Calgary’s historic city hall reopens after a 4-year restoration

A ceremony was held on Tuesday morning at the steps of the 109-year old structure to celebrate the completion of the project.

Calgary’s historic city hall (OMAR SHERIF/FOR LIVEWIRE CALGARY)

After a multi-million dollar rejuvenation project, historic Calgary city hall was officially unveiled to the public on Tuesday morning.

The building’s estimated $34.1 million restoration project kicked off in 2016 with site stabilization work.

“In November 2015, council approved a $34.1 million investment for its exterior rehabilitation,” said Darrell Bell the acting director of Facility Management.

“For the next four years, we took on an extensive scope of work,” he added.

The majority of the buildings improvements were made to the exterior.

By spring 2017, it was fully under wraps for three years to protect the sandstone and exposed building elements year-round while work was underway.

The project created 233 full-time jobs over the last 4 years.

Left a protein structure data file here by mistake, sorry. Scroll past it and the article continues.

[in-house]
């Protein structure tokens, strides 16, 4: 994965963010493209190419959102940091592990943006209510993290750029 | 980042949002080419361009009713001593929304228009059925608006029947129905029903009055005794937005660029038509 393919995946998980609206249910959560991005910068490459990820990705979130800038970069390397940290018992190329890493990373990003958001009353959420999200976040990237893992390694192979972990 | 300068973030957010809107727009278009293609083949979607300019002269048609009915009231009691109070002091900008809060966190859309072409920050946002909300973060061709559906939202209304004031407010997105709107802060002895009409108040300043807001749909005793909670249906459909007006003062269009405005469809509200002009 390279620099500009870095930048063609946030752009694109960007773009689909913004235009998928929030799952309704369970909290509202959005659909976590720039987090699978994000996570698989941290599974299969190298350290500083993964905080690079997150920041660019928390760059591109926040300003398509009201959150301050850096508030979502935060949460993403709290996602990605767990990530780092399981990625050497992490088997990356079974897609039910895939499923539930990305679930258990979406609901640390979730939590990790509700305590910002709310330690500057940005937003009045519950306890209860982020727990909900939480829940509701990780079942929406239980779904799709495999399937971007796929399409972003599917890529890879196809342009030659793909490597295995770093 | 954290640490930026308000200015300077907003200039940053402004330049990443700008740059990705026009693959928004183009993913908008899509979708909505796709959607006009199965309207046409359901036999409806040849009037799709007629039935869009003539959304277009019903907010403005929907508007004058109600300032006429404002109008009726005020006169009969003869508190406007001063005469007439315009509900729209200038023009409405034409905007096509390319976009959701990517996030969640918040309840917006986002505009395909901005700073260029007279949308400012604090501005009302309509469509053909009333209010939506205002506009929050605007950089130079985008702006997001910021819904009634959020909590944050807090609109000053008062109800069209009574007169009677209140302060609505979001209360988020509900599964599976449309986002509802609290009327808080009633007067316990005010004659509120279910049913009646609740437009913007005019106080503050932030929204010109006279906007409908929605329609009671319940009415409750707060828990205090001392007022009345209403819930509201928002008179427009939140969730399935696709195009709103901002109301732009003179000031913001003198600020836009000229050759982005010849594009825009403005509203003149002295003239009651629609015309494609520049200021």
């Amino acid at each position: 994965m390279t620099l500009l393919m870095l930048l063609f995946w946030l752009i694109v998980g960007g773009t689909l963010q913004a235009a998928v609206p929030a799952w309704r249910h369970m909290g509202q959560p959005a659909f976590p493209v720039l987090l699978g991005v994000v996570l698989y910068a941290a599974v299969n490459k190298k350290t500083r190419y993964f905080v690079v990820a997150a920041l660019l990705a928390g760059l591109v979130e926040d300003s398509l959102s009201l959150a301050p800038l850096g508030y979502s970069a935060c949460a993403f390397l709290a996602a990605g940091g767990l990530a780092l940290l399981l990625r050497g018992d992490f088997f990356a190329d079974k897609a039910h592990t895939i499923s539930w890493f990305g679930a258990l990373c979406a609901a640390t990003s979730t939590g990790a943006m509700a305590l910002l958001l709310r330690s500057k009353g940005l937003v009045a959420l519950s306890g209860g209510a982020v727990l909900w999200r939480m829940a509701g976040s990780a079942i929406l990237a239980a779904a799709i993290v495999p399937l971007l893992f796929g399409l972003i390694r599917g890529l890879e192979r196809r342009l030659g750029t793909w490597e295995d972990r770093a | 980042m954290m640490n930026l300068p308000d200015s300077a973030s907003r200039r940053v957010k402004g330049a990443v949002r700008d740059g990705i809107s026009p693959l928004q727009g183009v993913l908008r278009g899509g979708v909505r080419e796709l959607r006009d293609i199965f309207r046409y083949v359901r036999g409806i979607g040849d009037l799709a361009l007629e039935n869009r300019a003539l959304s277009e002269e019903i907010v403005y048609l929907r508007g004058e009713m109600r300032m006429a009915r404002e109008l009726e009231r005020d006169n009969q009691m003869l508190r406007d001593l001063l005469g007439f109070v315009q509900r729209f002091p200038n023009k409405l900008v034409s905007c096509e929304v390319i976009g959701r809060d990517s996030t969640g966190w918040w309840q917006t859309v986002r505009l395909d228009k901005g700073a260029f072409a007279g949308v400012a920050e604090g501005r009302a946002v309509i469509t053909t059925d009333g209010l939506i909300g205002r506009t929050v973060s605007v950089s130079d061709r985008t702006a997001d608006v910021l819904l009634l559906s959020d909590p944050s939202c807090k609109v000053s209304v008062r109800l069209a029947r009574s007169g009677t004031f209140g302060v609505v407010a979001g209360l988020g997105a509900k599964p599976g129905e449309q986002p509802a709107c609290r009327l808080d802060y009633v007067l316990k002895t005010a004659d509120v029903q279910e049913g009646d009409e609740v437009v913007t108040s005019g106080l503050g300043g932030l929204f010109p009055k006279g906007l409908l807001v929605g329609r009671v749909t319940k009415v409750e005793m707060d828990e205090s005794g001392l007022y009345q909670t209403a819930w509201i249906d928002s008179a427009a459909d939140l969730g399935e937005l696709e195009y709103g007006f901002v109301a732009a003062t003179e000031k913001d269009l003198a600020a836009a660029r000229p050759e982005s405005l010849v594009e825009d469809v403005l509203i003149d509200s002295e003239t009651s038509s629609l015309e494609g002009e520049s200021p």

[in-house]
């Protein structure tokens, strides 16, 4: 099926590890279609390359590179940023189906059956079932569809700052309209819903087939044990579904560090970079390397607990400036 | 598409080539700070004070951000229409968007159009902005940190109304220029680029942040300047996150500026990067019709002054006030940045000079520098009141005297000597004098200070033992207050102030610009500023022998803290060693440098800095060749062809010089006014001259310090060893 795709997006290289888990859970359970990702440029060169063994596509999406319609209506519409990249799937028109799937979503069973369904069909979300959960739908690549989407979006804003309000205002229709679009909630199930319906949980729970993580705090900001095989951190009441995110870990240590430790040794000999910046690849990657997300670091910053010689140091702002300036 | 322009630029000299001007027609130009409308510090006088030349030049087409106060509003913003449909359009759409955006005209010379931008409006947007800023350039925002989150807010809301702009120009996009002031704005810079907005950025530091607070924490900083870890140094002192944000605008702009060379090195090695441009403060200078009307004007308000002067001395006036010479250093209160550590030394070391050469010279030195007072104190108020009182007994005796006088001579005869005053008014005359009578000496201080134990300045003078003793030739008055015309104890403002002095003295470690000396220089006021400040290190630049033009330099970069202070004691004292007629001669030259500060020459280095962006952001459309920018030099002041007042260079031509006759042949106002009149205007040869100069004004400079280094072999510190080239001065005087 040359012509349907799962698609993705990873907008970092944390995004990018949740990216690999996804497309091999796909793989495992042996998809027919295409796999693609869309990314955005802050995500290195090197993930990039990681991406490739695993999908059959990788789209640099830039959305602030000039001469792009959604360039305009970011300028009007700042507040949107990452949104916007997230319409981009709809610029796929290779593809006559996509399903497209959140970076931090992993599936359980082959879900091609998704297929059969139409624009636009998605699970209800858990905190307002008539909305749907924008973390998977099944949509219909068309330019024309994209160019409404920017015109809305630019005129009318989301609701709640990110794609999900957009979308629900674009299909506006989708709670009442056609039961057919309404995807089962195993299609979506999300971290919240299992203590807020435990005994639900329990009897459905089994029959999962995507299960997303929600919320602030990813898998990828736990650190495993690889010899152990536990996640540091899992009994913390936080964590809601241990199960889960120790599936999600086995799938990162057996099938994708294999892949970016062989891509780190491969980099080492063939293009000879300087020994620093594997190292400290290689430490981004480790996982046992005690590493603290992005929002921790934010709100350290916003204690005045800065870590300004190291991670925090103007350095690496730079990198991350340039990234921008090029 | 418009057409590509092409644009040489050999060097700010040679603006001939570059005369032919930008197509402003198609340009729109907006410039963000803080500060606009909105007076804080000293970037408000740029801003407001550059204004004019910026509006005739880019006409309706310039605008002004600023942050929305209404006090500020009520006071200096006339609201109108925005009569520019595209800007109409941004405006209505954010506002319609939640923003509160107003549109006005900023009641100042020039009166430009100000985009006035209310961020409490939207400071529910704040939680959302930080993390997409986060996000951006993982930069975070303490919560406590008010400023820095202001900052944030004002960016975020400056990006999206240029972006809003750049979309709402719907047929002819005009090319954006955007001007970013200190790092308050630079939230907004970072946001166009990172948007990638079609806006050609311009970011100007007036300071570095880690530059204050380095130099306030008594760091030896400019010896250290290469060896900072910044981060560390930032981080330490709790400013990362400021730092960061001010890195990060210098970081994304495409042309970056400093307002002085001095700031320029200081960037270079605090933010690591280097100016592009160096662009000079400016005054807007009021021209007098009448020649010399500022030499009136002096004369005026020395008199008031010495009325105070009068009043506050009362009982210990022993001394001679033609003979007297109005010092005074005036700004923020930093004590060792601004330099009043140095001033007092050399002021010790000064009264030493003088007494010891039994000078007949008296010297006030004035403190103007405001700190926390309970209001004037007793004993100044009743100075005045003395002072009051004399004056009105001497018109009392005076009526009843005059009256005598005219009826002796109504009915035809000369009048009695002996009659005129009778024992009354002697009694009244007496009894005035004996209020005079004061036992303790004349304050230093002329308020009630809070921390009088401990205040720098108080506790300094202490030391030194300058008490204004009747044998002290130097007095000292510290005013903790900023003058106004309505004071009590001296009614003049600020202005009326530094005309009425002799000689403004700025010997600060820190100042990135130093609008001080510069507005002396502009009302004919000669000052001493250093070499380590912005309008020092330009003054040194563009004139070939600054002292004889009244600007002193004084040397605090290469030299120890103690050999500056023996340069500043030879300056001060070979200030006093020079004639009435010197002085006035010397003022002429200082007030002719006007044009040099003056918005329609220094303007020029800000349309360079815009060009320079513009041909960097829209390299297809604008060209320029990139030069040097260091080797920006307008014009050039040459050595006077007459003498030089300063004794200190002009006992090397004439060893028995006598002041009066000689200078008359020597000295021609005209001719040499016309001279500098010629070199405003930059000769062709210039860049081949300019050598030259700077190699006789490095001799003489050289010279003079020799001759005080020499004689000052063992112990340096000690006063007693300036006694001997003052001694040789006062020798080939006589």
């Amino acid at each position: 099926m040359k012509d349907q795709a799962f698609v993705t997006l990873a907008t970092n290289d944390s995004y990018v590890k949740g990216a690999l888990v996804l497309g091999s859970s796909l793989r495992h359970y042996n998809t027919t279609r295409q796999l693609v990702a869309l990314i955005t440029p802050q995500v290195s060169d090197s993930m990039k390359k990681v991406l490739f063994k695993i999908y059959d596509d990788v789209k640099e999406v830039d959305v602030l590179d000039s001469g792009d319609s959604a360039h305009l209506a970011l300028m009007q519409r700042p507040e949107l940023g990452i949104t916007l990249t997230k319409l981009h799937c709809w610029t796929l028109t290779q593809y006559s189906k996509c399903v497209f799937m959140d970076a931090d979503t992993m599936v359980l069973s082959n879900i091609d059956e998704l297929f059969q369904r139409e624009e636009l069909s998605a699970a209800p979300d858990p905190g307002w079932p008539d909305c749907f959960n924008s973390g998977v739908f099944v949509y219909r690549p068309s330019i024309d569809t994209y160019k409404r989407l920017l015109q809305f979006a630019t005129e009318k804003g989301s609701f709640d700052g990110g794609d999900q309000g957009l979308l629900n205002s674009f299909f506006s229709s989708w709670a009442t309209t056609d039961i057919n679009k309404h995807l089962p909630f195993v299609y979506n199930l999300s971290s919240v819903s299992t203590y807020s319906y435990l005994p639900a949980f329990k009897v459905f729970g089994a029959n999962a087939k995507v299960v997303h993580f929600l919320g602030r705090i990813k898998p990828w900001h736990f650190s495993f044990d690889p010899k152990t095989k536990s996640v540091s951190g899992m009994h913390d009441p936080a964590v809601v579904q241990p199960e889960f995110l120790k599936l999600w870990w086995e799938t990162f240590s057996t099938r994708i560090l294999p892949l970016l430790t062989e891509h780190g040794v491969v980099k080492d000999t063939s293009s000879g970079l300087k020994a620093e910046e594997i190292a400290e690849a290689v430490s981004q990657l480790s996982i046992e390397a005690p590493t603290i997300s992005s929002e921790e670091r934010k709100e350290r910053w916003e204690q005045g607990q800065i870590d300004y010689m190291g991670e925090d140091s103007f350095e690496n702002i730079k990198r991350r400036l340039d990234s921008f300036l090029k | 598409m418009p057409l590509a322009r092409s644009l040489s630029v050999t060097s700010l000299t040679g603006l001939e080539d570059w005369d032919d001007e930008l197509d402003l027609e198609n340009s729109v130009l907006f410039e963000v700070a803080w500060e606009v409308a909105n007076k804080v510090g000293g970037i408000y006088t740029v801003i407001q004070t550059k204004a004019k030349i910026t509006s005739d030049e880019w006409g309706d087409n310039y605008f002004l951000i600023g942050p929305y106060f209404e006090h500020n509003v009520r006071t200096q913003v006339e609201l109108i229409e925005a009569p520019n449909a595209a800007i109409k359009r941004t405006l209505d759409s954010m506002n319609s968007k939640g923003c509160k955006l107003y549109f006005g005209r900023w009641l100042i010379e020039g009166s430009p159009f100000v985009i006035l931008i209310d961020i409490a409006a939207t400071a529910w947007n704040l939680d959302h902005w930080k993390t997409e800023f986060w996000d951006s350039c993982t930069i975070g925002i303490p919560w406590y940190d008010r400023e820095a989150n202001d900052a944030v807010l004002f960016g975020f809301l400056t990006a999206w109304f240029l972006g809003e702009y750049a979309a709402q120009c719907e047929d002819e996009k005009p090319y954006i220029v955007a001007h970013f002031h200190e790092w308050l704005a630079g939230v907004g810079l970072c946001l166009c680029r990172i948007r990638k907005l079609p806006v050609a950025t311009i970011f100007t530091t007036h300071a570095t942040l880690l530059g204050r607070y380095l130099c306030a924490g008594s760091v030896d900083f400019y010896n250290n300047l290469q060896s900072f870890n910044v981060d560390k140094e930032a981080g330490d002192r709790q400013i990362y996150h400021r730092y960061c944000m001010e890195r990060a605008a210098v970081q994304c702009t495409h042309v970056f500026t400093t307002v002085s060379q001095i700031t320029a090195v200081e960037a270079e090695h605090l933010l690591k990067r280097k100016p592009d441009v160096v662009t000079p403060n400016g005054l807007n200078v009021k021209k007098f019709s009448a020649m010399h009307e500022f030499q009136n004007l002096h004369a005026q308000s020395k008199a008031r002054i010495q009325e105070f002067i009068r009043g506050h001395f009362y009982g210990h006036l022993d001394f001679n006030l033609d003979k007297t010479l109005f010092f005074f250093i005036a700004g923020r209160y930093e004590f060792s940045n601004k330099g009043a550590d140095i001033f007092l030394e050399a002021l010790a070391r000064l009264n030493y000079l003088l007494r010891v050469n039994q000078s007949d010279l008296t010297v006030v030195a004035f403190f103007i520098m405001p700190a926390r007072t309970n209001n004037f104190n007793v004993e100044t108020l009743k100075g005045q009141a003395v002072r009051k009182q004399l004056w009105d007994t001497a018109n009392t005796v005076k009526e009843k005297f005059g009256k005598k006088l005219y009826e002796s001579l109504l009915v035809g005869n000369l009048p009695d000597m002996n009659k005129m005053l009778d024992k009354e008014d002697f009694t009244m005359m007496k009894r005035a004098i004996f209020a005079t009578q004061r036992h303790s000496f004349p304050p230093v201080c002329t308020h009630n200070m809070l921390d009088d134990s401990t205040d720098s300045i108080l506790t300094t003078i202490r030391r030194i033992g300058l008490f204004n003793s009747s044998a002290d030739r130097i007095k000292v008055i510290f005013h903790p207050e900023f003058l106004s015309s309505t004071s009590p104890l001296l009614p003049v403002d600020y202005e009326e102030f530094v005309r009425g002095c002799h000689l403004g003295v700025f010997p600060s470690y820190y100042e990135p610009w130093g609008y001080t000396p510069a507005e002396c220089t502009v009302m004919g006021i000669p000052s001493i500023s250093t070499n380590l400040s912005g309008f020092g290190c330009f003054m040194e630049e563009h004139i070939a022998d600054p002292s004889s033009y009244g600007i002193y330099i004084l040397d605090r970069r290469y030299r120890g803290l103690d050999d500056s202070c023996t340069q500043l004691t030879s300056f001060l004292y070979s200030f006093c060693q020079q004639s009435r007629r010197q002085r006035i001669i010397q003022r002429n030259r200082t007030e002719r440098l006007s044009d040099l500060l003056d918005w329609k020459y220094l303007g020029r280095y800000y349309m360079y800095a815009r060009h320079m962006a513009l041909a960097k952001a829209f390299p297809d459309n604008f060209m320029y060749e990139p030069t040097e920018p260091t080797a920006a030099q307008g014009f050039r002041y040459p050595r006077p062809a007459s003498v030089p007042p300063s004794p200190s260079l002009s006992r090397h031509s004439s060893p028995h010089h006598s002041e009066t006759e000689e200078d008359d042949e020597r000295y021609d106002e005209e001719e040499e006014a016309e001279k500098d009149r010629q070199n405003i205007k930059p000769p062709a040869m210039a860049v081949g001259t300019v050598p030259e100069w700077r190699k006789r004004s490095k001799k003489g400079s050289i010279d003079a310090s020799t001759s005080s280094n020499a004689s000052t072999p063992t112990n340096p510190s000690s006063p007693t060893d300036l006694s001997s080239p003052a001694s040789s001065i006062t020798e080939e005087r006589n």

A snapshot in time

The building originally housed police, a court, and a jail. While that has since changed, the building still functions as it did same way it did more than a century ago.

It remains the home of Calgary’s civic government and an important meeting place for public gatherings – from demonstrations to protests.

“The parallels between Calgary of 1918 and 2020 are apparent,” said Chris Arthurs, the acting deputy city manager.

This is the second time historic city hall has in fact witnessed a pandemic.

“It had been open for only seven years when the Spanish Flu entered Calgary in 1918,” said Arthurs.

She added that a century ago, the community gathered during a pandemic to celebrate peace.

“Today we come together during a pandemic, to celebrate the renewal of this important heritage resource that has witnessed so much of Calgary’s history,” Arthurs said.

Historic City Hall (COURTESY OF CITY OF CALGARY)

Back to the future

“The folks who were smart enough to build this magnificent piece of public infrastructure in 1911 weren’t building for that day,” said Mayor Nenshi.

“They were building for the future that they wanted to build for their children and their grandchildren.”

He said those who were building the hall had faith that the Calgary community would have an extraordinary future.

“I think that is an example worth emulating for all of us,” said Nenshi.

The building has stood on the same grounds for over a century, and the city hopes that after the restoration, it will stand for 100 more years.

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